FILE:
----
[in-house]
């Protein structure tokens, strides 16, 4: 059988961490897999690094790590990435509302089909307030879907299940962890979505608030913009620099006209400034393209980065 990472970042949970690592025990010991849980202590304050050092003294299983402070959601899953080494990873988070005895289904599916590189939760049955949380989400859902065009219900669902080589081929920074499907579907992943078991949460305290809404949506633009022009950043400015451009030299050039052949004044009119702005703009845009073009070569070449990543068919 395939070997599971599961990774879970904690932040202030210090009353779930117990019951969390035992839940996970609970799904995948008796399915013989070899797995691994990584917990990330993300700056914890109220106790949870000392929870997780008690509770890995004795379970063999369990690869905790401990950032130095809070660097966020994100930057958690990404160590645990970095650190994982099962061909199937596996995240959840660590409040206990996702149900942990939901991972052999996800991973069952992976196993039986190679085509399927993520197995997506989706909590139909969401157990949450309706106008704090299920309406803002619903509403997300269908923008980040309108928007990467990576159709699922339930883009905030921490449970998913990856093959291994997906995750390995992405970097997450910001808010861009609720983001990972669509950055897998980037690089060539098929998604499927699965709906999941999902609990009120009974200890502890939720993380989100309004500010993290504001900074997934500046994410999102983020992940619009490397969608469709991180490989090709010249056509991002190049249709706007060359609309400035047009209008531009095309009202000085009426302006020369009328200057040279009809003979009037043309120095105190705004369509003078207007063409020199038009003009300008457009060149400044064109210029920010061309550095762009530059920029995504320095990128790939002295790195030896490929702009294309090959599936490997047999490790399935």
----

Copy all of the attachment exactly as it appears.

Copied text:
[in-house]
């Protein structure tokens, strides 16, 4: 059988961490897999690094790590990435509302089909307030879907299940962890979505608030913009620099006209400034393209980065 990472970042949970690592025990010991849980202590304050050092003294299983402070959601899953080494990873988070005895289904599916590189939760049955949380989400859902065009219900669902080589081929920074499907579907992943078991949460305290809404949506633009022009950043400015451009030299050039052949004044009119702005703009845009073009070569070449990543068919 395939070997599971599961990774879970904690932040202030210090009353779930117990019951969390035992839940996970609970799904995948008796399915013989070899797995691994990584917990990330993300700056914890109220106790949870000392929870997780008690509770890995004795379970063999369990690869905790401990950032130095809070660097966020994100930057958690990404160590645990970095650190994982099962061909199937596996995240959840660590409040206990996702149900942990939901991972052999996800991973069952992976196993039986190679085509399927993520197995997506989706909590139909969401157990949450309706106008704090299920309406803002619903509403997300269908923008980040309108928007990467990576159709699922339930883009905030921490449970998913990856093959291994997906995750390995992405970097997450910001808010861009609720983001990972669509950055897998980037690089060539098929998604499927699965709906999941999902609990009120009974200890502890939720993380989100309004500010993290504001900074997934500046994410999102983020992940619009490397969608469709991180490989090709010249056509991002190049249709706007060359609309400035047009209008531009095309009202000085009426302006020369009328200057040279009809003979009037043309120095105190705004369509003078207007063409020199038009003009300008457009060149400044064109210029920010061309550095762009530059920029995504320095990128790939002295790195030896490929702009294309090959599936490997047999490790399935």